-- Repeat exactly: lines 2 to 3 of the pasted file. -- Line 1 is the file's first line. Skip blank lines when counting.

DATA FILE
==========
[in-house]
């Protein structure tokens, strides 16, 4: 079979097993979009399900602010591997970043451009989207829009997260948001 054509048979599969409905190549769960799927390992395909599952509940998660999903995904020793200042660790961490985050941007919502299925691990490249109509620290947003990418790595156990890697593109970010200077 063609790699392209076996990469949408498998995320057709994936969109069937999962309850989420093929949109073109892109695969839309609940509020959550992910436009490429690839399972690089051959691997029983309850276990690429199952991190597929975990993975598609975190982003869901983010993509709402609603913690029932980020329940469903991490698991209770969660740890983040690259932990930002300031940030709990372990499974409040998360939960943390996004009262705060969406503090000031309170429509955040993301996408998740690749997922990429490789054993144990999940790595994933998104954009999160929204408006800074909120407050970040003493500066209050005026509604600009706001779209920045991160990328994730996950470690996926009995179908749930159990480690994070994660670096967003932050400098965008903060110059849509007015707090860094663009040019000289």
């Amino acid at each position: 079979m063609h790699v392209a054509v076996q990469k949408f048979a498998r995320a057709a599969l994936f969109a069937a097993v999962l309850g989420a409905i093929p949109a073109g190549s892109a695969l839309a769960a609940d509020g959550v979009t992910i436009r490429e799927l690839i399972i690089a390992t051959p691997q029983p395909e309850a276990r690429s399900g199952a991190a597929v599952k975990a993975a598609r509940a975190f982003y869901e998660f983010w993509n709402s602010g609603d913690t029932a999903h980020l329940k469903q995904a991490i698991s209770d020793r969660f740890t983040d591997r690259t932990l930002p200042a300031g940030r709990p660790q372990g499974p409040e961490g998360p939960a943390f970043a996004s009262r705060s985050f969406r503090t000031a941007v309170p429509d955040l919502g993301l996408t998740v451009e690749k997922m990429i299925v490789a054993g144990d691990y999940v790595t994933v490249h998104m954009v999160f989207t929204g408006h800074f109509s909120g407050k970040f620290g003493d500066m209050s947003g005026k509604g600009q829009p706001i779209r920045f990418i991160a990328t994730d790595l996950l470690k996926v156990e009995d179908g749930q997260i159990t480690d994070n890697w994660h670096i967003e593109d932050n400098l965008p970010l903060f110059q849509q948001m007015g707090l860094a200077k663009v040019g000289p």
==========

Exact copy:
């Protein structure tokens, strides 16, 4: 079979097993979009399900602010591997970043451009989207829009997260948001 054509048979599969409905190549769960799927390992395909599952509940998660999903995904020793200042660790961490985050941007919502299925691990490249109509620290947003990418790595156990890697593109970010200077 063609790699392209076996990469949408498998995320057709994936969109069937999962309850989420093929949109073109892109695969839309609940509020959550992910436009490429690839399972690089051959691997029983309850276990690429199952991190597929975990993975598609975190982003869901983010993509709402609603913690029932980020329940469903991490698991209770969660740890983040690259932990930002300031940030709990372990499974409040998360939960943390996004009262705060969406503090000031309170429509955040993301996408998740690749997922990429490789054993144990999940790595994933998104954009999160929204408006800074909120407050970040003493500066209050005026509604600009706001779209920045991160990328994730996950470690996926009995179908749930159990480690994070994660670096967003932050400098965008903060110059849509007015707090860094663009040019000289």
């Amino acid at each position: 079979m063609h790699v392209a054509v076996q990469k949408f048979a498998r995320a057709a599969l994936f969109a069937a097993v999962l309850g989420a409905i093929p949109a073109g190549s892109a695969l839309a769960a609940d509020g959550v979009t992910i436009r490429e799927l690839i399972i690089a390992t051959p691997q029983p395909e309850a276990r690429s399900g199952a991190a597929v599952k975990a993975a598609r509940a975190f982003y869901e998660f983010w993509n709402s602010g609603d913690t029932a999903h980020l329940k469903q995904a991490i698991s209770d020793r969660f740890t983040d591997r690259t932990l930002p200042a300031g940030r709990p660790q372990g499974p409040e961490g998360p939960a943390f970043a996004s009262r705060s985050f969406r503090t000031a941007v309170p429509d955040l919502g993301l996408t998740v451009e690749k997922m990429i299925v490789a054993g144990d691990y999940v790595t994933v490249h998104m954009v999160f989207t929204g408006h800074f109509s909120g407050k970040f620290g003493d500066m209050s947003g005026k509604g600009q829009p706001i779209r920045f990418i991160a990328t994730d790595l996950l470690k996926v156990e009995d179908g749930q997260i159990t480690d994070n890697w994660h670096i967003e593109d932050n400098l965008p970010l903060f110059q849509q948001m007015g707090l860094a200077k663009v040019g000289p």